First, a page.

Inspectors who visited Borth Zoo in March 2021 identified a number of areas of concern including insecure fencing and pens which were too small (Picture: Rex)
A zoo branded the ‘worst in Britain’ was found to be failing on a range of issues after inspectors visited earlier this year, new files show.
Borth Wild Animal Kingdom in West Wales was ordered to make ‘urgent’ changes after being found to be keeping wolf dogs showing signs of ‘stress’ and to have inadequate fencing for the most dangerous animals.
Other issues included overgrown bushes, pens which were found to be too small and a kookaburra bird which died due to long-term cancer.
The closed visitor attraction near Aberystwyth, which trades as the Animalarium, was banned from keeping big cats last summer after years of struggles which include dozens of animal deaths and financial difficulties.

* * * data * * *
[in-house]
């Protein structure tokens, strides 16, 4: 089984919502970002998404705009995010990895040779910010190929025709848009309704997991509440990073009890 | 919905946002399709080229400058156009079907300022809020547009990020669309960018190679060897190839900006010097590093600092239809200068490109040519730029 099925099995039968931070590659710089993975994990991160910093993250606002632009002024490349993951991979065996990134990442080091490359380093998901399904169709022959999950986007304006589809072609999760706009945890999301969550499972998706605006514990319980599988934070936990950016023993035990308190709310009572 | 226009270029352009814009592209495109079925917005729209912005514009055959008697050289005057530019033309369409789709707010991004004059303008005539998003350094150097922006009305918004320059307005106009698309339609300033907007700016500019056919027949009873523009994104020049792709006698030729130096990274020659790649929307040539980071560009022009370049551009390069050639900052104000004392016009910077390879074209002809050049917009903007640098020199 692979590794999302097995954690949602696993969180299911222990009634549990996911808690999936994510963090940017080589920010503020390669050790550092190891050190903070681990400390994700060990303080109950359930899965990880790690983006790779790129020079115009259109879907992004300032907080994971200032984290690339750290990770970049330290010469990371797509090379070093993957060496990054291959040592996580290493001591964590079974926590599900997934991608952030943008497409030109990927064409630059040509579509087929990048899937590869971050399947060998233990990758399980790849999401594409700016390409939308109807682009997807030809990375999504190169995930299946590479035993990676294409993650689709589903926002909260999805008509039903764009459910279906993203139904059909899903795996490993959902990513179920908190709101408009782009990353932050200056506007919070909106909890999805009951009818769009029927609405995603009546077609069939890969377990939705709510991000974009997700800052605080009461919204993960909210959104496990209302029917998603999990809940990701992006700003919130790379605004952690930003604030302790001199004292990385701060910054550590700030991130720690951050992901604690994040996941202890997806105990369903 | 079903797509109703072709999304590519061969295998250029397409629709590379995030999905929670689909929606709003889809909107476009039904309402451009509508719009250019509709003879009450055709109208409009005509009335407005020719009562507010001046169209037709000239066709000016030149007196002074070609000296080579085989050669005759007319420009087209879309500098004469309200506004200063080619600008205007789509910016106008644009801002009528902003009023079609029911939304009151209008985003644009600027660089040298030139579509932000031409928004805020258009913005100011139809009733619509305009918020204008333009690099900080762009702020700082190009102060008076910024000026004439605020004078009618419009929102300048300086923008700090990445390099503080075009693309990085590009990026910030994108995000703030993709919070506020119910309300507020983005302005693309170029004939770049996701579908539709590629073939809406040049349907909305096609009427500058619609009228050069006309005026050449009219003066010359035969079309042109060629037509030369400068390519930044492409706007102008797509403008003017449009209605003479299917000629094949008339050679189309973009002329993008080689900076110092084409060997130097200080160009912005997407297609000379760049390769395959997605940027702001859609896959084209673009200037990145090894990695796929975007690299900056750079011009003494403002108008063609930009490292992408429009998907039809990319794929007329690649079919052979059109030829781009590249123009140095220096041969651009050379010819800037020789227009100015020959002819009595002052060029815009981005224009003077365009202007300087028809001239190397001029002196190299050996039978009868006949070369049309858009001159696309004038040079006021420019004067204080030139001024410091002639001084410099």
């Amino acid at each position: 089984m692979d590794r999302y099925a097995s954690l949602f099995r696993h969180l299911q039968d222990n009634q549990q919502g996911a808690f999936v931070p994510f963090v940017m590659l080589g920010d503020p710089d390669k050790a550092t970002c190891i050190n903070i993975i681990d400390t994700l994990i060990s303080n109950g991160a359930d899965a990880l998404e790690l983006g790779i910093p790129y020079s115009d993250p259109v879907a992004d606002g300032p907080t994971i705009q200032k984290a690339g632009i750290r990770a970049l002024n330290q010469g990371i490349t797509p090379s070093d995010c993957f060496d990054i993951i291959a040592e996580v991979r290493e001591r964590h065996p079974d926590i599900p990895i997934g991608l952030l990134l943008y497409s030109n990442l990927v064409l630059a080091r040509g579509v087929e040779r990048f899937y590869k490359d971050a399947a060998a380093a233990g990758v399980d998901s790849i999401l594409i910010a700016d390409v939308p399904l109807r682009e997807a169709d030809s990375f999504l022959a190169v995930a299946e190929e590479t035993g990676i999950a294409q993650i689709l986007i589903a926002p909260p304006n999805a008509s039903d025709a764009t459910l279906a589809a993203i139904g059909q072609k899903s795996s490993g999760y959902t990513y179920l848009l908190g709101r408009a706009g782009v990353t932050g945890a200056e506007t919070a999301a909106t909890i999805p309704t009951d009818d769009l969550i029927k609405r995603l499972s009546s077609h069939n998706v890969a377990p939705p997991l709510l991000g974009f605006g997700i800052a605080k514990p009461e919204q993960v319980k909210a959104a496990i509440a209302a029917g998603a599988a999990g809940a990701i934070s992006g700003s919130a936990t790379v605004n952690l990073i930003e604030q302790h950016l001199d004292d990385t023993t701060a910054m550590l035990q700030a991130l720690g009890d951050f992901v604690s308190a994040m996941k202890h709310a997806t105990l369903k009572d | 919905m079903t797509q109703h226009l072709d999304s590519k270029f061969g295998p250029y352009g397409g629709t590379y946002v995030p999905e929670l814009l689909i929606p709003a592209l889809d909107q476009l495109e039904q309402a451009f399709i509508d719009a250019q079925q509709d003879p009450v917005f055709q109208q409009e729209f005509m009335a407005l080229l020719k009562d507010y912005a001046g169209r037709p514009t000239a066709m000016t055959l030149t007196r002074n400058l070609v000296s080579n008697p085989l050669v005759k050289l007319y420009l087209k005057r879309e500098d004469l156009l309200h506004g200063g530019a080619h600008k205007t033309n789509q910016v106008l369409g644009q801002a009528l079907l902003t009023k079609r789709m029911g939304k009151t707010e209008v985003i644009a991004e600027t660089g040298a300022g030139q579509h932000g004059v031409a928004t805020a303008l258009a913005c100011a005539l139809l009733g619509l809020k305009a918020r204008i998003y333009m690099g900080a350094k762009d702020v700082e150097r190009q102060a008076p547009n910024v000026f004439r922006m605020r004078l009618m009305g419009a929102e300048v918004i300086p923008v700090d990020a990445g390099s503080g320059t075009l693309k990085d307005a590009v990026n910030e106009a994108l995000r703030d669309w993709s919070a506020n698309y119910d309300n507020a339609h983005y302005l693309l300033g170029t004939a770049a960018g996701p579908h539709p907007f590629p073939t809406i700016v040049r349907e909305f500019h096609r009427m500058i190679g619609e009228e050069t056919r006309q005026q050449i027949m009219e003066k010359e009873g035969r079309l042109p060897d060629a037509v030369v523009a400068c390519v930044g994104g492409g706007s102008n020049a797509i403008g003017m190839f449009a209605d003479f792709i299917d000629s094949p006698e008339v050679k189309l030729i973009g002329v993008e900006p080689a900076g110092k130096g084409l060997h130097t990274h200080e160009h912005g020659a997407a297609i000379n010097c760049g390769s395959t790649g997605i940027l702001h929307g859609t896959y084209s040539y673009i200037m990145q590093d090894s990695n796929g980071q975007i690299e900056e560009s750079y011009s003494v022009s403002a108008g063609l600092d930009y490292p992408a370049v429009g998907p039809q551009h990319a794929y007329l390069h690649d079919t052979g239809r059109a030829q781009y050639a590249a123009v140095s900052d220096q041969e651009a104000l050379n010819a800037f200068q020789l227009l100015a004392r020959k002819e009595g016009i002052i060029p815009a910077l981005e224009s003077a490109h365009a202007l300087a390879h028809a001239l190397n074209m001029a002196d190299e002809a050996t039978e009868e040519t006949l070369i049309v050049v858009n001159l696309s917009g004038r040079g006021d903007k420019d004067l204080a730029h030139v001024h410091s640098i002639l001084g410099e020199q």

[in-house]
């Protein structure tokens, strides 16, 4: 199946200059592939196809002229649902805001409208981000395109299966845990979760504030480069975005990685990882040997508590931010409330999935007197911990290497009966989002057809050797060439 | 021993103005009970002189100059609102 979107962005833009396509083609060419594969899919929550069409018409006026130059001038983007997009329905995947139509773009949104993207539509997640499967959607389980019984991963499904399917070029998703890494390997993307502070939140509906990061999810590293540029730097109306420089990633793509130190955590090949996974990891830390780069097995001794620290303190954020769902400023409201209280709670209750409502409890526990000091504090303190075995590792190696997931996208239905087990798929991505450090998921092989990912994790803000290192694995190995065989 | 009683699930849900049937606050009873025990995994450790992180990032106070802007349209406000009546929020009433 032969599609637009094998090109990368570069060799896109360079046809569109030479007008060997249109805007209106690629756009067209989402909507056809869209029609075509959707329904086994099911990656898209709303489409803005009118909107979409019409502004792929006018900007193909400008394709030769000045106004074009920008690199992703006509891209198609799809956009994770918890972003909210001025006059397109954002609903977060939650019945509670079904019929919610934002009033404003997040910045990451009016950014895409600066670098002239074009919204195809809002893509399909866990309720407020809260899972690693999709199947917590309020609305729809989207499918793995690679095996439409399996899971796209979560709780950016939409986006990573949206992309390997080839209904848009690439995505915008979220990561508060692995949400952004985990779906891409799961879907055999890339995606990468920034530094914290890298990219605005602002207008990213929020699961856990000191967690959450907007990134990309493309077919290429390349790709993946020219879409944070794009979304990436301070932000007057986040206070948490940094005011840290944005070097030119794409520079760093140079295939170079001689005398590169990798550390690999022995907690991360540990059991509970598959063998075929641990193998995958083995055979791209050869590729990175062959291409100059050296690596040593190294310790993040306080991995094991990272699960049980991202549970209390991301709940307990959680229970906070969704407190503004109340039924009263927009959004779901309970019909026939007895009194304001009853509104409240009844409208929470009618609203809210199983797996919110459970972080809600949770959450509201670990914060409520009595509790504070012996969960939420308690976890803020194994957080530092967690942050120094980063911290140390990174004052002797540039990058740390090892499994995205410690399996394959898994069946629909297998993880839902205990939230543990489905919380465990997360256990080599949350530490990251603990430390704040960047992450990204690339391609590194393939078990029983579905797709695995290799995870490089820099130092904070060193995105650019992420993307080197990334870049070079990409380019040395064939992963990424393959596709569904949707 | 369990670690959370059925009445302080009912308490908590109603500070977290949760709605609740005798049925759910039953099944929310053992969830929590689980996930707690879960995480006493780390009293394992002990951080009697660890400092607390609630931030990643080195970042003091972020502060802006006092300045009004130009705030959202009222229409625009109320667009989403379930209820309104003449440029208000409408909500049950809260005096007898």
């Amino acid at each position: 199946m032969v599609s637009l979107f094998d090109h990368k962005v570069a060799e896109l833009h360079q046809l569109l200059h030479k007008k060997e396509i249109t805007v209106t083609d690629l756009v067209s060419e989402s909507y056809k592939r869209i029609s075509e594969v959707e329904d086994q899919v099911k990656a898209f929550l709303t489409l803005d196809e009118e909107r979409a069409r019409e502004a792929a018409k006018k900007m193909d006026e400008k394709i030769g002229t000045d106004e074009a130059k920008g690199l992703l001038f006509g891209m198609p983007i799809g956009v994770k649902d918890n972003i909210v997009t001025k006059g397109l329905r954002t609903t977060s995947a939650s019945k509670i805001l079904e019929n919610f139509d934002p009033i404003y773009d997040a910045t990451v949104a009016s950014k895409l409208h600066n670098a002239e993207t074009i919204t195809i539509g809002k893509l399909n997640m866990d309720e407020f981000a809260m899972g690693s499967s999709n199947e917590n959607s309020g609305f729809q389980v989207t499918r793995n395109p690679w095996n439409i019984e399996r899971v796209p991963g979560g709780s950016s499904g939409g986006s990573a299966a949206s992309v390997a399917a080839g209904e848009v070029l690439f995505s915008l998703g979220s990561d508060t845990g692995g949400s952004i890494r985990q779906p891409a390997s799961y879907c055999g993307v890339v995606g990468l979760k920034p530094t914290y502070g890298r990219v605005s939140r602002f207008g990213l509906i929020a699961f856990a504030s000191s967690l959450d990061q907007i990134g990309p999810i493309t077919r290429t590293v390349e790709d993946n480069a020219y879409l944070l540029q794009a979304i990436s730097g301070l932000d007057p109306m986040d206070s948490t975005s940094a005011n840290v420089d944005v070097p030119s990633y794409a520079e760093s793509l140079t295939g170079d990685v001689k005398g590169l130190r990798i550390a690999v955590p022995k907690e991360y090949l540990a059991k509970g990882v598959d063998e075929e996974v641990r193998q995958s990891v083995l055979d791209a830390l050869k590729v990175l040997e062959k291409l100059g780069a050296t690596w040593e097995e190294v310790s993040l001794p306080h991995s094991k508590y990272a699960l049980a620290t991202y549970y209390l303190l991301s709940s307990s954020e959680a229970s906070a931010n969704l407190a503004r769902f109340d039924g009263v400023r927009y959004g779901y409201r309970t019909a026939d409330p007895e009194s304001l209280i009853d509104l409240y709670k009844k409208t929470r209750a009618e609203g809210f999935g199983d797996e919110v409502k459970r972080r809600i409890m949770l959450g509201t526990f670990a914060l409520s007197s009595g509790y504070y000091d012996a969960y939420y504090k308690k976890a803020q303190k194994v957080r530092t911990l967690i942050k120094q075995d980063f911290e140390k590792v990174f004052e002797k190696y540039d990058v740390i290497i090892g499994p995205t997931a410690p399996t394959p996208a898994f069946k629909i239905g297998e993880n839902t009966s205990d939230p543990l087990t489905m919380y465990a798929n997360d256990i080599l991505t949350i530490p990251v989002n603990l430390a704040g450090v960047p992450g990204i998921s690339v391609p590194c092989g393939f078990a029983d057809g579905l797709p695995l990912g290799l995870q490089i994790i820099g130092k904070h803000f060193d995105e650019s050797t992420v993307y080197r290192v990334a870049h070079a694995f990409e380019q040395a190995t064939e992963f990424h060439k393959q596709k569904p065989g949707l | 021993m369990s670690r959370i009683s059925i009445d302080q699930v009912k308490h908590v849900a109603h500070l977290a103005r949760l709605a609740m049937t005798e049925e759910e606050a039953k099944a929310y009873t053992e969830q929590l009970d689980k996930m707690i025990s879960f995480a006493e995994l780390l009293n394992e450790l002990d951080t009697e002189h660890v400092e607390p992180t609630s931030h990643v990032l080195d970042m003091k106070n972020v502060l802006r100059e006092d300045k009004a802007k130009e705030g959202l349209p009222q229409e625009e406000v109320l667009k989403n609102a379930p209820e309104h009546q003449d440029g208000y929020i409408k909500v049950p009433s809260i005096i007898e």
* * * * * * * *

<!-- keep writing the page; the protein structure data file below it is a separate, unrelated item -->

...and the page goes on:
However the business has struggled on despite being compulsorily wound up earlier this year and one of the owners said today they have taken all necessary measures to address the issues with a view to reopening as a petting zoo.
A response to a Freedom of Information Act request by Metro.co.uk shows it was hit by a new round of issues after a spot check by officers from Ceredigion County Council on March 22, 2021.
The ‘brief report’ shows that eight South American coati, a member of the racoon family, were in a pen of ‘insufficient size’ and needed more room ‘to exercise and express natural behaviour’.
A family of five silver foxes ‘possibly need more room for exhibiting natural behaviour’, according to the inspectors.
Other areas of concern included overgrown bushes in a cockatoo pen and the owners were reminded that three pigs needed access to clean water at all times and must be identified for traceability.
Two wolf dogs were seen pacing and showing signs of stress, with the report stating ‘more room needed’.
The animals were not being vaccinated under a care plan and were only being routinely wormed, according to the council’s report.
It states: ‘The health plan stated that wolf dogs need routine vaccination for distemper, parvovirus, hepatitis, leptospirosis; these to be provided annually.
‘These not been provided in line with the health plan.’